It was a relatively muted week on global markets following the flurry of excitement around the Fed’s taper intentions over the previous week. All up, the story remains that equities continue to grind higher, helped by still solid growth in earnings and broadly steady interest rates. The major highlight again came on Friday with a much weaker than expected U.S. payrolls report, which appeared to reflect both a delta-related slowdown in employment demand and lingering employment supply bottlenecks. Either way, the upshot is the new dose of economic uncertainty likely killed off any chance of the Fed formally announcing taper plans at the September policy meeting, which should further lessen the risk of any untoward rise in bond yields any time soon.
Also of note last week was an encouraging bounce back in Asia/emerging market themes, helped by signs that the region could be getting past the worst of the latest COVID outbreak. The resignation of embattled Japanese Prime Minister Yoshihide Suga clearly helped, which has increased talk of new Japanese stimulus and/or a better COVID response. Chinese August service sector data was also weak, reflecting delta-related restrictions – which in turn has increased talk that China might relent on recent policy tightening.
In an otherwise data-light week, one focus will be what the usual parade of Fed speakers think about tapering in light of last week’s payrolls miss. The European Central Bank’s Thursday meeting might also attract more than usual scrutiny given recent murmuring from some officials suggesting it should also start to think about tapering bond purchases. U.S. producers prices on Friday will also be of interest given the simmering concerns over inflation. All up, however, I don’t expect any of these events to be especially worrisome for markets – with bigger hopeful news being signs of a global cresting in the delta COVID wave.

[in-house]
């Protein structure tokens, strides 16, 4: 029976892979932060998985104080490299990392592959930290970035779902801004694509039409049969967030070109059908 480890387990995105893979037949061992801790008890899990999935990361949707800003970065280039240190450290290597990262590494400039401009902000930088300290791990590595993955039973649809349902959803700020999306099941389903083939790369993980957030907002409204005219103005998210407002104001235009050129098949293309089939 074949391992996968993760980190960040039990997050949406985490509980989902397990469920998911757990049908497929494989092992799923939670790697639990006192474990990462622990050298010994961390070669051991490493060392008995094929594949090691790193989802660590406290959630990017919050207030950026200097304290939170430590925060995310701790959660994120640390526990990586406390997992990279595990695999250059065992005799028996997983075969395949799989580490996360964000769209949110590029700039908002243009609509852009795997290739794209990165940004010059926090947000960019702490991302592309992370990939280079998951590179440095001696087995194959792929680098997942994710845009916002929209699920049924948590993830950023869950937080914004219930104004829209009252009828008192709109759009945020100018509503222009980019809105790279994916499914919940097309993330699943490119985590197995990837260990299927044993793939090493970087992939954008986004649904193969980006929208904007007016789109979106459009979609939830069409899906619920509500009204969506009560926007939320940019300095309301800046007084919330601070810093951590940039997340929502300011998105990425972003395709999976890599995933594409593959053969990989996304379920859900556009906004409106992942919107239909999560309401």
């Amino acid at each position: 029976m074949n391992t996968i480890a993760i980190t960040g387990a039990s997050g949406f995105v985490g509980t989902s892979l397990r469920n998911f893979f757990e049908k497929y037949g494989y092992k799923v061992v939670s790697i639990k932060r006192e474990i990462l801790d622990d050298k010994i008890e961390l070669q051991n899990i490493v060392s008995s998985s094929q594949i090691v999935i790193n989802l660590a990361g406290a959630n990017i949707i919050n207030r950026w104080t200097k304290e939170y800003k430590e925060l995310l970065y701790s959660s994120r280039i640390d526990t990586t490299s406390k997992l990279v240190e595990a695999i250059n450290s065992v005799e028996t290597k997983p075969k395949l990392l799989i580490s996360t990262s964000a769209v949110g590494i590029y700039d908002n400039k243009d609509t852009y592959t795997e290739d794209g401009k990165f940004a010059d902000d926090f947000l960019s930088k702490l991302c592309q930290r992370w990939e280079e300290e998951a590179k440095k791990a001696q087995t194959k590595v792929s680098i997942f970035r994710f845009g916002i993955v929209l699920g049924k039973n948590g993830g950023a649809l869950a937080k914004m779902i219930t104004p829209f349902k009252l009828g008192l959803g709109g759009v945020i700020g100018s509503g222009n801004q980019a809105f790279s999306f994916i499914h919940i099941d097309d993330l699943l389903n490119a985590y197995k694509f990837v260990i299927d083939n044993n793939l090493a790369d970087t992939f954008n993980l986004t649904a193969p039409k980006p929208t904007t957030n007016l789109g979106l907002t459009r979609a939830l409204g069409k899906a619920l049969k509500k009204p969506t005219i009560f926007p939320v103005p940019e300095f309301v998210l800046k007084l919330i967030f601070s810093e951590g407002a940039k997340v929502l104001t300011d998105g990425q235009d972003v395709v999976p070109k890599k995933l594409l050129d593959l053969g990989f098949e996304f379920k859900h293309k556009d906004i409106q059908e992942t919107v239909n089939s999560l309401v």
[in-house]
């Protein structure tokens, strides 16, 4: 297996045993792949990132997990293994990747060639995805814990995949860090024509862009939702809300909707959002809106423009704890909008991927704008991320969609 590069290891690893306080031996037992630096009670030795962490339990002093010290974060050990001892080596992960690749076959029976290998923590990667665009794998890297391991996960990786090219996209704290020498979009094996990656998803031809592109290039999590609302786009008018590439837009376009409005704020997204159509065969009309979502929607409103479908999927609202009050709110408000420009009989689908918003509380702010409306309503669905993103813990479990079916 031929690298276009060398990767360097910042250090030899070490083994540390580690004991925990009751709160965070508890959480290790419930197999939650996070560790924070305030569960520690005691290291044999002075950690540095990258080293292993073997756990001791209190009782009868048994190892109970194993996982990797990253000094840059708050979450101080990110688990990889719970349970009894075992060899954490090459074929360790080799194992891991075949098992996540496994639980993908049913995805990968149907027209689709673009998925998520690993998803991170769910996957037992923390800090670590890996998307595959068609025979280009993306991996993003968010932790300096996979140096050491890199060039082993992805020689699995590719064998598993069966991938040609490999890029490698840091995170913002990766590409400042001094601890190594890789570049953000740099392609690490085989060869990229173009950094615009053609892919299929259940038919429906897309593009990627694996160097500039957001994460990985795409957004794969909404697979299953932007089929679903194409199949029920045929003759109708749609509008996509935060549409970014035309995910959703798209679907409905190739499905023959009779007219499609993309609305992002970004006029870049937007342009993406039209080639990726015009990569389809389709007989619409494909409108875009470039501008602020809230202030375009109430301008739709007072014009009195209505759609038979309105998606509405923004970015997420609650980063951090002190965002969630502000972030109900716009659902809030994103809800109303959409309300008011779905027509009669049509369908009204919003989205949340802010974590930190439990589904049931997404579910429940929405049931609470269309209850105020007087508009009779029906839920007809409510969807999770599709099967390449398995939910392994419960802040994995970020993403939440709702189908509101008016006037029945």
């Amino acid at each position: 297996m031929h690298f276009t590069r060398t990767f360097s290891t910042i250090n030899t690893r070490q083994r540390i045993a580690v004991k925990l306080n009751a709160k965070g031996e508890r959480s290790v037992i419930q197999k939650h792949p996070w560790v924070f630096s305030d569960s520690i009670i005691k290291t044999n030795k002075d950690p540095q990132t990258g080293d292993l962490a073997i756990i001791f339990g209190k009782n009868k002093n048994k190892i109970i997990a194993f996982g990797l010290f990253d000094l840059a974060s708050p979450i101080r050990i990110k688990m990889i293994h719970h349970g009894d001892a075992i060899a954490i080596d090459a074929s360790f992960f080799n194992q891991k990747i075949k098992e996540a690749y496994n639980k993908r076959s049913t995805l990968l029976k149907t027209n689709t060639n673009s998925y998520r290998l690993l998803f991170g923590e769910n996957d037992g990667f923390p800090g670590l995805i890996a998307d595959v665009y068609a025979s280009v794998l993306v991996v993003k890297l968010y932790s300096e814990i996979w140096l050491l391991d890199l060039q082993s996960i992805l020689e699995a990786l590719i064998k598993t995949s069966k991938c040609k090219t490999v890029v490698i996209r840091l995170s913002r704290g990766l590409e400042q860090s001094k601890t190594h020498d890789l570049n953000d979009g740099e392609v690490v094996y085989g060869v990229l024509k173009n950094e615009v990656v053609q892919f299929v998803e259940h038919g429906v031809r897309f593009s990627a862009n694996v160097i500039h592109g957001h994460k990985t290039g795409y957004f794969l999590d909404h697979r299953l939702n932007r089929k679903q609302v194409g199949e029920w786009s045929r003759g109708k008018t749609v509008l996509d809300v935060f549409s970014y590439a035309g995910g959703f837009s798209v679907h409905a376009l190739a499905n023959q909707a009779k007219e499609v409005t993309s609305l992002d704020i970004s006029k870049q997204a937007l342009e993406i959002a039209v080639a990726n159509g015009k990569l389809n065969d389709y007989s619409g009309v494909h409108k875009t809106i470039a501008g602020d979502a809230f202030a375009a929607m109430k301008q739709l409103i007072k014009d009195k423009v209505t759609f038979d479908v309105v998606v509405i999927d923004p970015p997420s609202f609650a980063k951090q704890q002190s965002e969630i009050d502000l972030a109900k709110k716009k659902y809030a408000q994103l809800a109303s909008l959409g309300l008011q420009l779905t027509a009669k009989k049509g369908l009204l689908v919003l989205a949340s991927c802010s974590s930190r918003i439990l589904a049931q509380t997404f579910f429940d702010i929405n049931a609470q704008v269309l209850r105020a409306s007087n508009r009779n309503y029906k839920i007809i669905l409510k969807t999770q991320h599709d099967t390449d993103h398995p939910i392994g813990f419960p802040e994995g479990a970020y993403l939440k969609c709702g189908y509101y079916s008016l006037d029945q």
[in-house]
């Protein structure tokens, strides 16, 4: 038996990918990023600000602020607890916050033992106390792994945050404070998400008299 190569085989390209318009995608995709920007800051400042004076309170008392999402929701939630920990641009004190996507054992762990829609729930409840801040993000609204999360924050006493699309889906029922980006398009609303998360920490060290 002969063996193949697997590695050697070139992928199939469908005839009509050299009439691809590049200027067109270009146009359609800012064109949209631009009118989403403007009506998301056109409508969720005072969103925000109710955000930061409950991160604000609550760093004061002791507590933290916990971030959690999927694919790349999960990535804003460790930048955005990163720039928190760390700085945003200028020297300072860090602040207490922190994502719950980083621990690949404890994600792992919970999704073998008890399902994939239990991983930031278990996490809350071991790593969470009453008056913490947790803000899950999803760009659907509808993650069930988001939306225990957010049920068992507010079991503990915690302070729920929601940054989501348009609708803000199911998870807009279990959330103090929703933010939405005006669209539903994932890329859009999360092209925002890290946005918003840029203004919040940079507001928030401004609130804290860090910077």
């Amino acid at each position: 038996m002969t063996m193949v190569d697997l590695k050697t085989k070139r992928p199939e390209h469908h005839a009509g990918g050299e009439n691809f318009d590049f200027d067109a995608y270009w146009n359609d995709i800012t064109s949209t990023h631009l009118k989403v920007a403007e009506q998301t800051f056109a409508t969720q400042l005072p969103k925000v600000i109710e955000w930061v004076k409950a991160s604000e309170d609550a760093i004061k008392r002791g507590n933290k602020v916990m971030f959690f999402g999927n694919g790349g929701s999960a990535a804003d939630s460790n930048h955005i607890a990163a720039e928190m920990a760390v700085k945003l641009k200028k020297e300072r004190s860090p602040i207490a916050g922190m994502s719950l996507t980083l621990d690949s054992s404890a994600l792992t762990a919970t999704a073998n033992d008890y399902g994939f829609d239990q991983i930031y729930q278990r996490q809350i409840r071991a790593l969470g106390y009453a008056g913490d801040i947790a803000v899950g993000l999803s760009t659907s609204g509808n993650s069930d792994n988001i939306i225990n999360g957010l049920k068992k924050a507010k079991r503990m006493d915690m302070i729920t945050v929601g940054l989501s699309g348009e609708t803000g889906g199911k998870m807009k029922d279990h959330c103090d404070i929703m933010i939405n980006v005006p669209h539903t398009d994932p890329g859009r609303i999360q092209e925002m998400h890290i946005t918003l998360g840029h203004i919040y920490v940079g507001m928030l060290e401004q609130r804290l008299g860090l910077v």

Australia got a rare bit of good news last week with a better than feared Q2 GDP result. As I suspected, given strength in several partial indicators, GDP growth was positive, at 0.7%. Of course, Q3 GDP will be deeply in the red and we still can’t be confident Q4 won’t be negative also until we see more clarity around a post-vaccine easing of restrictions. Either way, the equity market continues, admirably, to look through the mayhem, helped by a still solid global equity outlook and very poor alternative investment choices!
The confluence of events last week – solid local data, weak U.S. data and an improved Asian outlook (as reflected in strong iron-ore prices) helped boost the beaten-down $A – at least for now.
The focus this week will be on whether the RBA delays its planned tapering of bond purchases at Tuesday’s policy meeting. For the record, I think it will delay, not that I think the decision will affect the economy or markets too much either way. Given heightened economic uncertainty, however, it’s just hard to see the RBA blithely proceeding on with a planned policy tightening – though it always retains the capacity to surprise!
We’ll also learn more about the resilience of business sentiment with the National Australia Bank August business survey on Thursday. It’s hard to imagine an especially strong result, though the fact that smaller states outside of New South Wales and Victoria are not in lockdown (much less living in caves) should help at the margin.